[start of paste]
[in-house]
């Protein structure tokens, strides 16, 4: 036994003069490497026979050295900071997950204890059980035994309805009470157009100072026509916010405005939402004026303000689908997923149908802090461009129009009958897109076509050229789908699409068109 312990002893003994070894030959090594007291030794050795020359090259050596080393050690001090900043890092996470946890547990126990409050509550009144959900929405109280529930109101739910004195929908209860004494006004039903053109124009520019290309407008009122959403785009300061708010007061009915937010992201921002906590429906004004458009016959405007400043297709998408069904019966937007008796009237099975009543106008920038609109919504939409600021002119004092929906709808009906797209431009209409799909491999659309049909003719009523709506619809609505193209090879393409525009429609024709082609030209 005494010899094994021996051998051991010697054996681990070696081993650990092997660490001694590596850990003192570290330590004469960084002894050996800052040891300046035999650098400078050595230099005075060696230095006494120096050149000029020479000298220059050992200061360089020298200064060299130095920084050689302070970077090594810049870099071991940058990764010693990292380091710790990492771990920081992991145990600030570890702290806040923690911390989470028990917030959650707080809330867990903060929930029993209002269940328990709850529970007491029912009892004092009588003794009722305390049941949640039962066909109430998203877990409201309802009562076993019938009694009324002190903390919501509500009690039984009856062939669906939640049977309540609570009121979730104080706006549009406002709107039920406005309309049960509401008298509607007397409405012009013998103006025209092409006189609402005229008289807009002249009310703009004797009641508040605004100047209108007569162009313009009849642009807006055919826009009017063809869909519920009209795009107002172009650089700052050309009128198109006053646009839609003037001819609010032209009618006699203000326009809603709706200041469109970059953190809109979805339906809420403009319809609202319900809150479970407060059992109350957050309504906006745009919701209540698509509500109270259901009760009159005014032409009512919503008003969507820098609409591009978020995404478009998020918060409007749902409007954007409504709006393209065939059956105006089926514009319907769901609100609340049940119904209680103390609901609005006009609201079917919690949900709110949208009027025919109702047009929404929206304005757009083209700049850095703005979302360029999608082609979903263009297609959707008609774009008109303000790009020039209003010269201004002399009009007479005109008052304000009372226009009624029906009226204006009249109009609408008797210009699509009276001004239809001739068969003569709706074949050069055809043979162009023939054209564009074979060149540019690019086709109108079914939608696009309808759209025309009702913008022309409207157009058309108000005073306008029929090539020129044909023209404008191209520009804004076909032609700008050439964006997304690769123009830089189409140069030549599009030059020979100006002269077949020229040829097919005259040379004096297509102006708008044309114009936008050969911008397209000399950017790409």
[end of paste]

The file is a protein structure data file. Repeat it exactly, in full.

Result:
[in-house]
């Protein structure tokens, strides 16, 4: 036994003069490497026979050295900071997950204890059980035994309805009470157009100072026509916010405005939402004026303000689908997923149908802090461009129009009958897109076509050229789908699409068109 312990002893003994070894030959090594007291030794050795020359090259050596080393050690001090900043890092996470946890547990126990409050509550009144959900929405109280529930109101739910004195929908209860004494006004039903053109124009520019290309407008009122959403785009300061708010007061009915937010992201921002906590429906004004458009016959405007400043297709998408069904019966937007008796009237099975009543106008920038609109919504939409600021002119004092929906709808009906797209431009209409799909491999659309049909003719009523709506619809609505193209090879393409525009429609024709082609030209 005494010899094994021996051998051991010697054996681990070696081993650990092997660490001694590596850990003192570290330590004469960084002894050996800052040891300046035999650098400078050595230099005075060696230095006494120096050149000029020479000298220059050992200061360089020298200064060299130095920084050689302070970077090594810049870099071991940058990764010693990292380091710790990492771990920081992991145990600030570890702290806040923690911390989470028990917030959650707080809330867990903060929930029993209002269940328990709850529970007491029912009892004092009588003794009722305390049941949640039962066909109430998203877990409201309802009562076993019938009694009324002190903390919501509500009690039984009856062939669906939640049977309540609570009121979730104080706006549009406002709107039920406005309309049960509401008298509607007397409405012009013998103006025209092409006189609402005229008289807009002249009310703009004797009641508040605004100047209108007569162009313009009849642009807006055919826009009017063809869909519920009209795009107002172009650089700052050309009128198109006053646009839609003037001819609010032209009618006699203000326009809603709706200041469109970059953190809109979805339906809420403009319809609202319900809150479970407060059992109350957050309504906006745009919701209540698509509500109270259901009760009159005014032409009512919503008003969507820098609409591009978020995404478009998020918060409007749902409007954007409504709006393209065939059956105006089926514009319907769901609100609340049940119904209680103390609901609005006009609201079917919690949900709110949208009027025919109702047009929404929206304005757009083209700049850095703005979302360029999608082609979903263009297609959707008609774009008109303000790009020039209003010269201004002399009009007479005109008052304000009372226009009624029906009226204006009249109009609408008797210009699509009276001004239809001739068969003569709706074949050069055809043979162009023939054209564009074979060149540019690019086709109108079914939608696009309808759209025309009702913008022309409207157009058309108000005073306008029929090539020129044909023209404008191209520009804004076909032609700008050439964006997304690769123009830089189409140069030549599009030059020979100006002269077949020229040829097919005259040379004096297509102006708008044309114009936008050969911008397209000399950017790409």